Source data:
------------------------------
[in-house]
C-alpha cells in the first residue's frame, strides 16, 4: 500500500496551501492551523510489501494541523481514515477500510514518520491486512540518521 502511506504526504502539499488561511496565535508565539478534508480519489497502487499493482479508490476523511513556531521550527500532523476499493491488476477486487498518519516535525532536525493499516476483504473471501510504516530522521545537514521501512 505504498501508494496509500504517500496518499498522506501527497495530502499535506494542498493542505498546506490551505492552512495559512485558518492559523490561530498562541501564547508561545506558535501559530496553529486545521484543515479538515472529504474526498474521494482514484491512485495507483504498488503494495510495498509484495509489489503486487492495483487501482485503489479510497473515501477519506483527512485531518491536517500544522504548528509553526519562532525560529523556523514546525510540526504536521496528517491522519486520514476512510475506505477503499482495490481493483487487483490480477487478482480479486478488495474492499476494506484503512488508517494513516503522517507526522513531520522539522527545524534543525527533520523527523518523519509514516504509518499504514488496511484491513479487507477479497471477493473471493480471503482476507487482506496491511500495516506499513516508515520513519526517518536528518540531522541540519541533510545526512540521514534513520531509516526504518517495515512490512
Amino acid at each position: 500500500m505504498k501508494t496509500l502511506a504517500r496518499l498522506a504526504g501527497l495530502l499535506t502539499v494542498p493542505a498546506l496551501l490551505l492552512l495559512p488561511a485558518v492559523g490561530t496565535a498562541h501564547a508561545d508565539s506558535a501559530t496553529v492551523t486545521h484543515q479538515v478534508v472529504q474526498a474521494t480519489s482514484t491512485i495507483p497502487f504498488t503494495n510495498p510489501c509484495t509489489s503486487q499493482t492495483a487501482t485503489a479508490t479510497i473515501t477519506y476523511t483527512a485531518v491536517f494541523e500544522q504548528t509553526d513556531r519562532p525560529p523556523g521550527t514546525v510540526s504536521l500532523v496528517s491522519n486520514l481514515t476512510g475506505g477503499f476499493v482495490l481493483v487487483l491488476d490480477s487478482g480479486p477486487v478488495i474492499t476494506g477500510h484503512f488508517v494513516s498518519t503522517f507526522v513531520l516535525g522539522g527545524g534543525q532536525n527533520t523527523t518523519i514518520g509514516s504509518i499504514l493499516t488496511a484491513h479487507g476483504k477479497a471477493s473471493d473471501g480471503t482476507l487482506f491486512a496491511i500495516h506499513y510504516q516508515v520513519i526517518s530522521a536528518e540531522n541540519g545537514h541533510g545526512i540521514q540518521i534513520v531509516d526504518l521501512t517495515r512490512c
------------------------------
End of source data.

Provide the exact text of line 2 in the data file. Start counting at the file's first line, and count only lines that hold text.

C-alpha cells in the first residue's frame, strides 16, 4: 500500500496551501492551523510489501494541523481514515477500510514518520491486512540518521 502511506504526504502539499488561511496565535508565539478534508480519489497502487499493482479508490476523511513556531521550527500532523476499493491488476477486487498518519516535525532536525493499516476483504473471501510504516530522521545537514521501512 505504498501508494496509500504517500496518499498522506501527497495530502499535506494542498493542505498546506490551505492552512495559512485558518492559523490561530498562541501564547508561545506558535501559530496553529486545521484543515479538515472529504474526498474521494482514484491512485495507483504498488503494495510495498509484495509489489503486487492495483487501482485503489479510497473515501477519506483527512485531518491536517500544522504548528509553526519562532525560529523556523514546525510540526504536521496528517491522519486520514476512510475506505477503499482495490481493483487487483490480477487478482480479486478488495474492499476494506484503512488508517494513516503522517507526522513531520522539522527545524534543525527533520523527523518523519509514516504509518499504514488496511484491513479487507477479497471477493473471493480471503482476507487482506496491511500495516506499513516508515520513519526517518536528518540531522541540519541533510545526512540521514534513520531509516526504518517495515512490512